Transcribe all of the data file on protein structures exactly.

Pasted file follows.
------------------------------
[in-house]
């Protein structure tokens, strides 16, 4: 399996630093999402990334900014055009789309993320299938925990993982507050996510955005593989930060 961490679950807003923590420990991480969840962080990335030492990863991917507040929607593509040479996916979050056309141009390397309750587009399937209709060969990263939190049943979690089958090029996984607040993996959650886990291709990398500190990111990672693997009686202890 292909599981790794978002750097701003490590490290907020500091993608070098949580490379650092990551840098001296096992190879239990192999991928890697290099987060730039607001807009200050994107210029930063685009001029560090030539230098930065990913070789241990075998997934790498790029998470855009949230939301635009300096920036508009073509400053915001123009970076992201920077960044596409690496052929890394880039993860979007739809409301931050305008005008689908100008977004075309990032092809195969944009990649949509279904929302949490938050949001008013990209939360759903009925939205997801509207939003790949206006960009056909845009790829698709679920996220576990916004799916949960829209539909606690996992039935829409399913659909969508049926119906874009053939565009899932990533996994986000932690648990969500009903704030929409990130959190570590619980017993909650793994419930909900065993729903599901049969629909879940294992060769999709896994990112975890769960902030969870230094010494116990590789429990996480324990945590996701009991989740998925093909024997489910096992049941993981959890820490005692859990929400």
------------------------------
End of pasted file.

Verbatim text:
[in-house]
């Protein structure tokens, strides 16, 4: 399996630093999402990334900014055009789309993320299938925990993982507050996510955005593989930060 961490679950807003923590420990991480969840962080990335030492990863991917507040929607593509040479996916979050056309141009390397309750587009399937209709060969990263939190049943979690089958090029996984607040993996959650886990291709990398500190990111990672693997009686202890 292909599981790794978002750097701003490590490290907020500091993608070098949580490379650092990551840098001296096992190879239990192999991928890697290099987060730039607001807009200050994107210029930063685009001029560090030539230098930065990913070789241990075998997934790498790029998470855009949230939301635009300096920036508009073509400053915001123009970076992201920077960044596409690496052929890394880039993860979007739809409301931050305008005008689908100008977004075309990032092809195969944009990649949509279904929302949490938050949001008013990209939360759903009925939205997801509207939003790949206006960009056909845009790829698709679920996220576990916004799916949960829209539909606690996992039935829409399913659909969508049926119906874009053939565009899932990533996994986000932690648990969500009903704030929409990130959190570590619980017993909650793994419930909900065993729903599901049969629909879940294992060769999709896994990112975890769960902030969870230094010494116990590789429990996480324990945590996701009991989740998925093909024997489910096992049941993981959890820490005692859990929400």